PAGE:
Monday, January 13, 2014

What We Do and Why We Do It

The Unrehearsed Shakespeare Project is currently based in Pittsburgh, PA.  We are dedicated to performing and exploring the works of William Shakespeare using the Unrehearsed Cue Script Technique that we learned from Demitra Papadinis at the New England Shakespeare Festival, and influenced by the work of Patrick Tucker and the Original Shakespeare Company.

When William Shakespeare composed his plays, the theatre was popular entertainment. His plays were in direct competition with bear baiting, gambling and brothels just up the street, and sometimes in the same building.  Live theatre had to entertain, and offer something new everyday to keep people coming back.  For this reason, Shakespeare’s company and the others working in London at the time, presented a different play every day (Sundays excluded), up to 12 different plays every two weeks, and hardly ever repeated the same play two days in a row.  A new play was introduced into the repertoire about every two weeks, and plays could go months without being repeated. 

At the time performers did not receive entire copies of the scripts they performed.  This was done for a myriad of economic and practical reasons.  Copyright did not exist, and there was nothing keeping an unhappy actor from taking his entire copy of Hamlet down the street and passing it off as his own.  It also took Shakespeare and the scribes at the Globe long enough to write Hamlet out longhand once, why take the time and expense to do it for Guard #2?  Paper and ink were expensive and used sparingly.  Each actor only received his cue script (his ‘roll’) containing the last three or four words of their cue line, their lines, their entrances and exits and very important stage directions. 

With a different play every day, theatres beginning to fill a few hours before the performance and with limited daylight hours in which to perform, when did Shakespeare’s actors have time to rehearse?  They didn’t; at least not in the way we perceive of it today.  They would take the time before the performance to practice any dances, fights or specific bits of choreography and special effects, but there would not be time to run through a play in its entirety.  In order that the actors would know how to stage themselves during the play, the playwrights of the time would write directions and clues into the scripts.

Short lines, capital letters, variant spellings were all clues for an actor.  The punctuation helped to form thoughts, point to inflections, and let an actor know what was going on with his character.  All of these devices are seen throughout the Folio and Quarto printings of Shakespeare’s plays.  Many of these clues have been erased over the past 400 years in attempts to regularize the text for a reading audience, and to make it clearer as poetry.  They have been seen as printing house errors, or mistakes made from ‘foul copies’ and memorial reconstructions of the plays.  While not every variant found in these early printings came directly from William Shakespeare, they were at least made by his contemporaries, and in practice are remarkably useful as clues for actors.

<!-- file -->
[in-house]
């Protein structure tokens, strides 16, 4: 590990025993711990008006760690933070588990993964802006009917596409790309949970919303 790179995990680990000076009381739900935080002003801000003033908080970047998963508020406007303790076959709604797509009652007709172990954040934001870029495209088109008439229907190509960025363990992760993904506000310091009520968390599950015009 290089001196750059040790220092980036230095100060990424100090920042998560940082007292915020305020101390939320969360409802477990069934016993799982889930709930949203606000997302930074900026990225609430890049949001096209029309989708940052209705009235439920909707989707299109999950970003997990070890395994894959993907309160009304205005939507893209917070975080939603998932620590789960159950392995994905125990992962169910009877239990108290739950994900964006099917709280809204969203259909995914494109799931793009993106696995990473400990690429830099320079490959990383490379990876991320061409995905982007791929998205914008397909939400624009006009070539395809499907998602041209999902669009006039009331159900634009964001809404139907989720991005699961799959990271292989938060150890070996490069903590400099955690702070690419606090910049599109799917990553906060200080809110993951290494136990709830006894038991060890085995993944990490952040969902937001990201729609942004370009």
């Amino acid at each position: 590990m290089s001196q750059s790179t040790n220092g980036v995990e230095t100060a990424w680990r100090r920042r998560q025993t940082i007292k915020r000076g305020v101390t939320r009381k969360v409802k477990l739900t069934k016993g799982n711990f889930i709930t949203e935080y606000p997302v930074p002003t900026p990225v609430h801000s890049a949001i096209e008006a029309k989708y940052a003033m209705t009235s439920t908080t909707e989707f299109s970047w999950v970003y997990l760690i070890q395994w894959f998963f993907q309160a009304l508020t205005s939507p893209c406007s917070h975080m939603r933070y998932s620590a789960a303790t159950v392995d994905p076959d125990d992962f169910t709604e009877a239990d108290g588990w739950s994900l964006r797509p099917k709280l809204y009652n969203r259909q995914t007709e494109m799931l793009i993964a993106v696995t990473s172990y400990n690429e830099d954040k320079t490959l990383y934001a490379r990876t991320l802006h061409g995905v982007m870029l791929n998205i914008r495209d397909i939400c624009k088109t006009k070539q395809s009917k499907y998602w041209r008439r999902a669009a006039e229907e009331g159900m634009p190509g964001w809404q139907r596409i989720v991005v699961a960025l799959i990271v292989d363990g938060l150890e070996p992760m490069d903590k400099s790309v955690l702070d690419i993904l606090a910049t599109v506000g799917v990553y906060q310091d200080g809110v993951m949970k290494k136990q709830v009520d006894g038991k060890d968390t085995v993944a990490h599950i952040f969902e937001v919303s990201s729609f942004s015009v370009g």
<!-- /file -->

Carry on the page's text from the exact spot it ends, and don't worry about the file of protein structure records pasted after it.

After hundreds of years of performance, it is obvious that the works of William Shakespeare can be prepared and performed in any number ways to a great deal of artistic and critical success.  The Unrehearsed Cue Script Technique that we employ is just that, a technique.  It is not the only one out there, nor is it the only one that we use in our careers as performers.  But it is the lens through which we explore the works of William Shakespeare, and it colors the opinions that will be expressed in this blog.

We are not interested in creating museum pieces.  This technique is used to create connections to our modern audiences through working in a manner for which we believe the text was originally written.  We are not interested in ‘authenticity.’  That term is too loose, and only serves to confuse the real aim of any theatrical event, which is to entertain (on any number of levels).  The only thing that matters is what happens in the space between the performers and the audience through the craft of theatre.  Not what happened 400 years ago.  That is an academic endeavor, and we are embarking upon a practical one.

We are not interested in questions of authorship.  One reason being that we have yet to see any convincing argument that someone other than the actor / playwright William Shakespeare (and his direct collaborators) wrote the plays.  Our concern is with how a modern audience encounters the text in performance, and its original intention takes a back seat to the immediacy of the live event.

We are open to discussing Shakespeare, with all that his name has become associated with in our modern culture.  Our emphasis is on performance, since that is why these texts were originally constructed.  Most of all, we look forward to being an important contributor to the conversation about Shakespeare in the modern world, and of course, see you at one of our productions.

-Andy Kirtland

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